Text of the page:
May 202013
 

 

Wilson, Bee (2012) Consider the Fork: a History of How We Cook and Eat, Basic Books: New York.

 

 

 

This fascinating book traces the history of cooking technology from prehistoric to contemporary times. The author shows that “technology” is far more than the highly sophisticated pieces of electronic equipment that we call that way: it is the very human effort to construct objects and devices to make our life easier and more comfortable. Through the observation of changes in tools we can understand changes in societies and cultures, and we have access to different meanings attached to food preparation and consumption through time and geography (for example, the appearance of labour saving devices in Europe goes hand in hand with the disappearance of servants; forks, knives and spoons tell us about construction of individualized bodies, body management and table manners).

The book starts by asking which technology lies behind what we eat: making a simple omelette for breakfast is possible only thanks to the abundant technology that humans have built around food and that we often take for granted. Although a multitude of new objects are now available to us, the most fundamental inventions in human history (pots, knives, grinders and so on) are still there for us as our common cooking landscape: our kitchens are filled with the ghosts of past inventions and innovations that not only allow us to prepare delicious food, but testify social and cultural change through time, our changing attitude towards danger and risks, the different roles of women and servants, economic and family structures and so on.

The eight chapter of the books are divided into thematic sections: ‘Pots and Pans’, ‘Knife’, ‘Fire’, ‘Measure’, ‘Grind’, ‘Eat’, ‘Ice’, ‘Kitchen’. The fascinating chapter on pots and pans, for example, traces the history of cooking vessels showing that boiling, one of the most prosaic human cooking activity, has actually been a real adventure for humans. From the usage of mussel shells and turtles to animal stomachs, from the invention of pottery to experiments with metallurgy, the use of pots allowed cooking to become a refined and subtle business for the first time. Most cooks from the Bronze Age had to make food with one single-pot, the cauldron: its content was usually repetitive, (mostly soups) and did not allow for much subtlety in cooking experiments. The cauldron was at the centre of human domestic landscape, hanging on the fire or standing on a three-legged stand, constantly repaired, and not always properly cleaned: we can understand the centrality of the cauldron in societies by looking at its constant presence in folklore stories, in magic rituals, in paintings and drawings

 

In antiquity the Romans (who were the inventors of the patella) had a variety of pans and pots for different uses, but with the fall of the empire cooking tools went back to basic. In the XVII-XVIII  Century the batterie de cuisine in European aristocratic houses multiplied in an extraordinary multitude of objects, with the urge to give every ingredient its own specific vessel.

 

Through time, many scientists and inventors tried do design the “perfect pot”, experimenting and using different materials: copper, glass, silver, cast-iron coated in a vitreous enamel glaze, Pyrex, Teflon. Each material has it pros and cons, and each has been first welcomed as revolutionary before it became “business as usual”. The author, having traced the different uses of a multitude of materials talks about the constant search for the “perfect pot”:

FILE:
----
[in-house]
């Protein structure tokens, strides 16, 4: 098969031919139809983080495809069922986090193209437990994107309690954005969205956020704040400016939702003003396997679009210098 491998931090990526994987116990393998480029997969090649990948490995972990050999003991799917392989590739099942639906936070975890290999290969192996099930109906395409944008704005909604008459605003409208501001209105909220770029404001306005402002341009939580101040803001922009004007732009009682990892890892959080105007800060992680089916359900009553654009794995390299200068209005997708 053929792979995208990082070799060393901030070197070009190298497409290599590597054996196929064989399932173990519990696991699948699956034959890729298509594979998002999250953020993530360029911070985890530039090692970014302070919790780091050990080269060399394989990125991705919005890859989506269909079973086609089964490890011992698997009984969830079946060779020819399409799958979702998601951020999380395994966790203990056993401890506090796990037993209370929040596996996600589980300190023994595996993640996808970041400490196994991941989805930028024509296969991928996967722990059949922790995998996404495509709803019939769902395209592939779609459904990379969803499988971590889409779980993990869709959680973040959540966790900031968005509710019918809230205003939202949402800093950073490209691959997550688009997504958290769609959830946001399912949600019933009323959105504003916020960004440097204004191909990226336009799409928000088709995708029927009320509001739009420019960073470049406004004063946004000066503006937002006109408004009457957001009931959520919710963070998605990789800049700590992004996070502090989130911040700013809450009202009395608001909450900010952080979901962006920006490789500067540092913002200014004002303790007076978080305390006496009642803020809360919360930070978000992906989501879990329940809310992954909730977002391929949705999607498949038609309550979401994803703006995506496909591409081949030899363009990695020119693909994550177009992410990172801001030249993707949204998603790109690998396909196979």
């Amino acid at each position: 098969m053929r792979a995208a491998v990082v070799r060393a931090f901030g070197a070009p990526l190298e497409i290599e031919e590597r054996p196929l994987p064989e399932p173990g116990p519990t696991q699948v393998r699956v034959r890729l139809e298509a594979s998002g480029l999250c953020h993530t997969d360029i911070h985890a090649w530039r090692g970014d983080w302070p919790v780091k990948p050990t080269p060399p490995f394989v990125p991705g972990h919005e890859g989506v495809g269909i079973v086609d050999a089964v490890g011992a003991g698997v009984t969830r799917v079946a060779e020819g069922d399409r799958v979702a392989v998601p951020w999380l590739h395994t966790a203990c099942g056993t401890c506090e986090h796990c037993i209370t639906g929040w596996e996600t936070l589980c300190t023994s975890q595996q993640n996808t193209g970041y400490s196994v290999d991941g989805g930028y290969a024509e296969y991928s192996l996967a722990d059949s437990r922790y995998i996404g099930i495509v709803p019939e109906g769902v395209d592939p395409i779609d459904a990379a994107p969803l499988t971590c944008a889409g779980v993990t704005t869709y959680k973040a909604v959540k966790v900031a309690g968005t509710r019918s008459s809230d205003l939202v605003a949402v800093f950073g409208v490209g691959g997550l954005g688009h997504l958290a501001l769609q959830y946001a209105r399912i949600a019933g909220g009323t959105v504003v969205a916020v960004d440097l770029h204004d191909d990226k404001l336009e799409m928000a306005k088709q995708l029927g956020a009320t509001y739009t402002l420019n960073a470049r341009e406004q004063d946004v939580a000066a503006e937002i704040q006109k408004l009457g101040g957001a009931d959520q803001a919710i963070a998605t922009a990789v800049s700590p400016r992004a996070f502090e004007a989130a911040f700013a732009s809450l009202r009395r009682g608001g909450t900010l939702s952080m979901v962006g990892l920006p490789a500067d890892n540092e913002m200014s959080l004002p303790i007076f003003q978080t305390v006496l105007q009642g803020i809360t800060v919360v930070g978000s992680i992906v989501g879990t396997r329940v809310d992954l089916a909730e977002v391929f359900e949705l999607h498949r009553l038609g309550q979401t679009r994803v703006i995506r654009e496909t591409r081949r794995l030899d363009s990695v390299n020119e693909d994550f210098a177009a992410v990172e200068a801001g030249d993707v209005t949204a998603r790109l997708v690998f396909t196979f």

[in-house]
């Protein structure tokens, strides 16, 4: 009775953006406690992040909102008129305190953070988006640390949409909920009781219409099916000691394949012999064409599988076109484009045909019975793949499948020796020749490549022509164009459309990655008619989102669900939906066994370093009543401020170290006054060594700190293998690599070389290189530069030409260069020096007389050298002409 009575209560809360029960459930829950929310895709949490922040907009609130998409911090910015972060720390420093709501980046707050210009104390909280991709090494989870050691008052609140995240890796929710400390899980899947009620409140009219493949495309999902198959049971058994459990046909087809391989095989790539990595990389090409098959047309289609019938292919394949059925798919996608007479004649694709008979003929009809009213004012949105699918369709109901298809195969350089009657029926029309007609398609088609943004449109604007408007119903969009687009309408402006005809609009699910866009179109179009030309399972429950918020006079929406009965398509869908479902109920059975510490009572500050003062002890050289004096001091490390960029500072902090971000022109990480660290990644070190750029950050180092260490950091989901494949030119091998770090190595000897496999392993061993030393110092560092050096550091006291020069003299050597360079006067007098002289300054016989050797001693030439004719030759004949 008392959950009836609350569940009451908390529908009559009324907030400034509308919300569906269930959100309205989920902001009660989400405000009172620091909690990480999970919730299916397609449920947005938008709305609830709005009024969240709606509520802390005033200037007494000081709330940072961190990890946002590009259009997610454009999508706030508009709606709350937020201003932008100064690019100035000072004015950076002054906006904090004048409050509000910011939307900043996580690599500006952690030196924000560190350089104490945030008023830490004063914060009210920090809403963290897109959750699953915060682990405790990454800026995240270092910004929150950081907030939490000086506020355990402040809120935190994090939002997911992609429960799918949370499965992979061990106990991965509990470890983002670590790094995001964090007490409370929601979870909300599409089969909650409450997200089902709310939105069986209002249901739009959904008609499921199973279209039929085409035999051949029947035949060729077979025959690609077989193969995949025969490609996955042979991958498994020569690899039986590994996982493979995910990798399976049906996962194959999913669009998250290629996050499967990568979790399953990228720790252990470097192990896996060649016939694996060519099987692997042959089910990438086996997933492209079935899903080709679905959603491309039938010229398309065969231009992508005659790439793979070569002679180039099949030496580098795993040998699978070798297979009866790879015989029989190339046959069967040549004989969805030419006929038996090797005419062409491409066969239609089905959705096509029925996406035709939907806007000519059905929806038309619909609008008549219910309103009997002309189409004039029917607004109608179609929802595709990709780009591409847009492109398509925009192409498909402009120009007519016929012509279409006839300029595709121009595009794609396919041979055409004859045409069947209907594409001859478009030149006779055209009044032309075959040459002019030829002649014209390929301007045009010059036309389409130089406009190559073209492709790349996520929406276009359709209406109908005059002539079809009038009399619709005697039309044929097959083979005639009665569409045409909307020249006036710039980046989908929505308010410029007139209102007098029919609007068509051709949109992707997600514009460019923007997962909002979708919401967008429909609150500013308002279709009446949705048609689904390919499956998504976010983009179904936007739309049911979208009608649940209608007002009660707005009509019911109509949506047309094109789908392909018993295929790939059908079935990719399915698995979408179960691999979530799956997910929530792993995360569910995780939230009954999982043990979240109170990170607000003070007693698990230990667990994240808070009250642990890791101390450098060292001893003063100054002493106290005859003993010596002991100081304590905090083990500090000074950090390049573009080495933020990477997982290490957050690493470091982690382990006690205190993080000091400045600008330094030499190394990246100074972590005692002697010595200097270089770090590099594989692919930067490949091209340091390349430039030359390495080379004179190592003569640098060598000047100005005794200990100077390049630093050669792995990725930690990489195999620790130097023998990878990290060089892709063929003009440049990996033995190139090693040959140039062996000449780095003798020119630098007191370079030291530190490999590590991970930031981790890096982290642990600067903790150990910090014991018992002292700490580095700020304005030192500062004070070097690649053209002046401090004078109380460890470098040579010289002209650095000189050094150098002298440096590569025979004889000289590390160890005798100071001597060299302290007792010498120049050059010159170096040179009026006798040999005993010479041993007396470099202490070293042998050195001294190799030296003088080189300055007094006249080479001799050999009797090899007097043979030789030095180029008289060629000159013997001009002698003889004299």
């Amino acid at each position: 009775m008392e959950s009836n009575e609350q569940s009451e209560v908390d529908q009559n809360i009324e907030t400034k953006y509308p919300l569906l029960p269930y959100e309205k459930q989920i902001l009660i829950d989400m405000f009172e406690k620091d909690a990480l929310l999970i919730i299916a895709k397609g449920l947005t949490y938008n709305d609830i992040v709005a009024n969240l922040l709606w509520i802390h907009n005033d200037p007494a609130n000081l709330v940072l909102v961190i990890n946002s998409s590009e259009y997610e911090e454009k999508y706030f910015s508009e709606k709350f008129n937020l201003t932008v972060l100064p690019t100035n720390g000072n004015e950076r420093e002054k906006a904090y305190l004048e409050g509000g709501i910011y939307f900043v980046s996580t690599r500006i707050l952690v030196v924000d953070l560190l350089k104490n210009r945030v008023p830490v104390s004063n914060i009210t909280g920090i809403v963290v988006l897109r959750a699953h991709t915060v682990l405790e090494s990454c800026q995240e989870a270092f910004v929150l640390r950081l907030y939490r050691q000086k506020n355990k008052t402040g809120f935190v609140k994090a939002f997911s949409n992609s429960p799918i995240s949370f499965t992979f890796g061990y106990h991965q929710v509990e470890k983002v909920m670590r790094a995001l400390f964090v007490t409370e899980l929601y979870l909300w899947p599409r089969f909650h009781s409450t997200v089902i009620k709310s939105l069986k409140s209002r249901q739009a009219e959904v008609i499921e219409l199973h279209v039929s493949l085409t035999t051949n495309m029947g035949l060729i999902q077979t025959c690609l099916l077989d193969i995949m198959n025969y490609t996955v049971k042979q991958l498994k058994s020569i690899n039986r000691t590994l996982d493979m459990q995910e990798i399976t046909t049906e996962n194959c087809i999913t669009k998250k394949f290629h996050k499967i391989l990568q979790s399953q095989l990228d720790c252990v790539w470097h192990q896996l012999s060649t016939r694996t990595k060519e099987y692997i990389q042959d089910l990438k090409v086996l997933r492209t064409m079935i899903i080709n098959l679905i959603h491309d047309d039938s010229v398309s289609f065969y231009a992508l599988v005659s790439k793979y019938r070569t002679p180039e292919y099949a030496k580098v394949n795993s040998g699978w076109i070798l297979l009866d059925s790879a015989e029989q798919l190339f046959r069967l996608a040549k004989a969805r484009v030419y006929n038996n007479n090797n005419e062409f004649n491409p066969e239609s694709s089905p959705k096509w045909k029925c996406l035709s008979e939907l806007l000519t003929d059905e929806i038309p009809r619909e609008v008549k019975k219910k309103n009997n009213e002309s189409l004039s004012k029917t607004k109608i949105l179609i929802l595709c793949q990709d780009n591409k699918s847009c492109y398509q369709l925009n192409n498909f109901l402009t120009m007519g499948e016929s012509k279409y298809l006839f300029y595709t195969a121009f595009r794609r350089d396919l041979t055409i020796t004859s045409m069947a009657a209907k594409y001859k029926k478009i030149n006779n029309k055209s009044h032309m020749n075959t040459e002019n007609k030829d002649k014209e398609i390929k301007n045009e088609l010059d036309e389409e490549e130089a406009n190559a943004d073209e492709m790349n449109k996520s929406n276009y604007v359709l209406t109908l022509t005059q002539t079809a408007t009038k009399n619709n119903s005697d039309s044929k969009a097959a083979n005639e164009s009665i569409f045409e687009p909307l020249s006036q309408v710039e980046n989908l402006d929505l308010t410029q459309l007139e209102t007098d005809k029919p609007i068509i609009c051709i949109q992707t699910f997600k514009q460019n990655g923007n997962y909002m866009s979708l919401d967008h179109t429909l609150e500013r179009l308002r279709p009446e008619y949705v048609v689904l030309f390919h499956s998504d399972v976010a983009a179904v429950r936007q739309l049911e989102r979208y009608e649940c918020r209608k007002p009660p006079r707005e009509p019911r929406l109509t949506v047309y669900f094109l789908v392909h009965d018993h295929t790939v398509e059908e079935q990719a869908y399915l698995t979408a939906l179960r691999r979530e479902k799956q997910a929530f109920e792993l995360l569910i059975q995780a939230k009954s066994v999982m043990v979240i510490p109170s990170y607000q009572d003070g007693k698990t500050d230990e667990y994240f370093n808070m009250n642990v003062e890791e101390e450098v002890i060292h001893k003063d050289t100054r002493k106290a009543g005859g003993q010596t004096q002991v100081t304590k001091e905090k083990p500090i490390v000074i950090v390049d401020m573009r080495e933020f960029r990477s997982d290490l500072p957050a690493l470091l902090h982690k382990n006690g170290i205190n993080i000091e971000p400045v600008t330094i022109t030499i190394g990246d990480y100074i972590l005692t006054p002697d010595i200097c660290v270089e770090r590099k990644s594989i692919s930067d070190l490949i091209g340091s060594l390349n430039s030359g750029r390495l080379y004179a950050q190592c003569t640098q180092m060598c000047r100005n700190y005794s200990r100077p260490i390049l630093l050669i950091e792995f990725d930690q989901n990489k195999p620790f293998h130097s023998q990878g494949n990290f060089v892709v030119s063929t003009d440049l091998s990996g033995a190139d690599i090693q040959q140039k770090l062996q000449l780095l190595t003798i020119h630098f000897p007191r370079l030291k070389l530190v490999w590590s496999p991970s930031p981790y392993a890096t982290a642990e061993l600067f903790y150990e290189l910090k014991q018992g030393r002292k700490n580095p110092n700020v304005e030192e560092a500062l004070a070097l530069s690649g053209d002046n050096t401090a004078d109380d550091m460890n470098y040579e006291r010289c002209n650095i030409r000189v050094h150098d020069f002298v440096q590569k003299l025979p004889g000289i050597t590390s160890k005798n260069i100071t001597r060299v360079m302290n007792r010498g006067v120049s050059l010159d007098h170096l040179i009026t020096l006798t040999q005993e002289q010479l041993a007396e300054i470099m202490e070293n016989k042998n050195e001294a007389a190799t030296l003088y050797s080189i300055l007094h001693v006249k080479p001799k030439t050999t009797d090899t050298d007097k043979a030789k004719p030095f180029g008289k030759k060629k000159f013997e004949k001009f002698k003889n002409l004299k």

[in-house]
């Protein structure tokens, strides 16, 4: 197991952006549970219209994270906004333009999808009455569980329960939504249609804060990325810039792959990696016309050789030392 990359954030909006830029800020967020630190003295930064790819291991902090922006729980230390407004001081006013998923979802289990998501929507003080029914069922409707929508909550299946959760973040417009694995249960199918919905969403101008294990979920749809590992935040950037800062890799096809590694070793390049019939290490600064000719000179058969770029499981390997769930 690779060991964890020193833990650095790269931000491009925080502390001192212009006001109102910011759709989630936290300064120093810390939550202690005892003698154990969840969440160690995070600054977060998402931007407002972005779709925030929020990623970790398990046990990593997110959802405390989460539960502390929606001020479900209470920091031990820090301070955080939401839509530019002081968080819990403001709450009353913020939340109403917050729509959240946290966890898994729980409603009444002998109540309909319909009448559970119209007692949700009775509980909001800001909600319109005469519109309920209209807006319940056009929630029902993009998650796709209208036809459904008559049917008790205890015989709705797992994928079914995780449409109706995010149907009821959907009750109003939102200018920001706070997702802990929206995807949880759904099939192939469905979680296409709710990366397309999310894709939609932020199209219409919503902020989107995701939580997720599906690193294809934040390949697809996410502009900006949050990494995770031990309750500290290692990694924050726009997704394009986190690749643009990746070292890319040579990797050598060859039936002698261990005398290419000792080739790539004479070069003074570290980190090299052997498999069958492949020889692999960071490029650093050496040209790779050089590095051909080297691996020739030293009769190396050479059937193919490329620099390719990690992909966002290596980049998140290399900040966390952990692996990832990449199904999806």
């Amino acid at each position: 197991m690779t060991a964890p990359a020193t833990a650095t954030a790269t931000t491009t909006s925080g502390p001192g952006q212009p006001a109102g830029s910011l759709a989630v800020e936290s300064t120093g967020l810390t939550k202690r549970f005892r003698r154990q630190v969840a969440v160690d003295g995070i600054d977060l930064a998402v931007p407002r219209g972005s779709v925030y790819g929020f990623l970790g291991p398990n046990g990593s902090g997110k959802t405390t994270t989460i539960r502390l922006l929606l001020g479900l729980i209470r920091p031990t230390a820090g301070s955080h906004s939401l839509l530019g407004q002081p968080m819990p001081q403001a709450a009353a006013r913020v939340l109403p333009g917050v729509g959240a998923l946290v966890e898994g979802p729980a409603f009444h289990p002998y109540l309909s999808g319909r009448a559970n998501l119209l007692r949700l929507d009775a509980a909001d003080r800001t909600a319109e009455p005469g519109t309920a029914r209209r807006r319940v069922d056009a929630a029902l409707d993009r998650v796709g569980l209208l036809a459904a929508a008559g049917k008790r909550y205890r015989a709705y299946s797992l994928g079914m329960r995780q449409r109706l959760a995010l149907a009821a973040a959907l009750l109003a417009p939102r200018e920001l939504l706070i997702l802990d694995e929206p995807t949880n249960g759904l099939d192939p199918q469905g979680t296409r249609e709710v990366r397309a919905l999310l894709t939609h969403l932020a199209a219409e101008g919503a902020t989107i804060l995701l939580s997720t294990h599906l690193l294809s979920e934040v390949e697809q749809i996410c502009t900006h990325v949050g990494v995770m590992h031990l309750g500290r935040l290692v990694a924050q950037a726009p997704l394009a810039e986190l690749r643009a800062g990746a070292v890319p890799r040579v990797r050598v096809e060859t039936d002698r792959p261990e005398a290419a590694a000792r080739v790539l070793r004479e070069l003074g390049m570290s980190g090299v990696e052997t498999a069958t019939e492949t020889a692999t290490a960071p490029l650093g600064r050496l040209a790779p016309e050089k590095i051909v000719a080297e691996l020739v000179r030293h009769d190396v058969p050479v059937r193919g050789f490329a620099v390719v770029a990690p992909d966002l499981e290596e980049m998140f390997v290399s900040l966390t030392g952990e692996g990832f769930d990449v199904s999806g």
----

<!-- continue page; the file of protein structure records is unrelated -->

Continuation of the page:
“The ideal pan—like the ideal home—does not exist. Never mind. Pots have never been perfect, nor do they need to be. They are not just devices for boiling and sauteing, frying and stewing. They are part of the family. We get to know their foibles and their moods. We muddle through, juggling our good pots and our not-so-good ones. And in the end, supper arrives on the table; and we eat.”

 

 The chapter on fire traces the history of ovens and roasting techniques, beginning with the reflection that in our world fire has been progressively closed off and we do not have anymore the desires and the resources to cook on an open fire (unless we are in very specific circumstances, like camping). In modern kitchens fire has been tamed and boxed off and we forget that it exist at all, but the relationship with fire (lighting it, maintaining it, guarding it), its smokes and its dangers has been central to people’s daily activity, and still is in different parts of the world, sometimes with negative consequences on human health and environmental pollution.

The interesting chapter on grinding techniques (from the mortar and pestle to the Vorwerk Thermomix) ends with a thought-provoking question. Thanks to gas, to electricity, to modern kitchen architecture and sophisticated electronic appliances many people now spend less time and effort in the provision and preparation of food. Have these machines really saved us from labour? The author says that it is maybe only an illusion: alone, in our kitchen, we might feel entirely emancipated, because all we see is a pile of ingredients and a machine ready for us. Maybe we have only externalized, and not put to an end, that labour that until recently was part of daily cooking activity, with its toil, hardship and fatigue. That human labour has not disappeared, although we may not see it and we do think about it: the labour of invisible hands that work in the vegetable and fruit fields, in the meat factories and fish industries, the labour of the workers who assemble our modern kitchen robots in developing countries.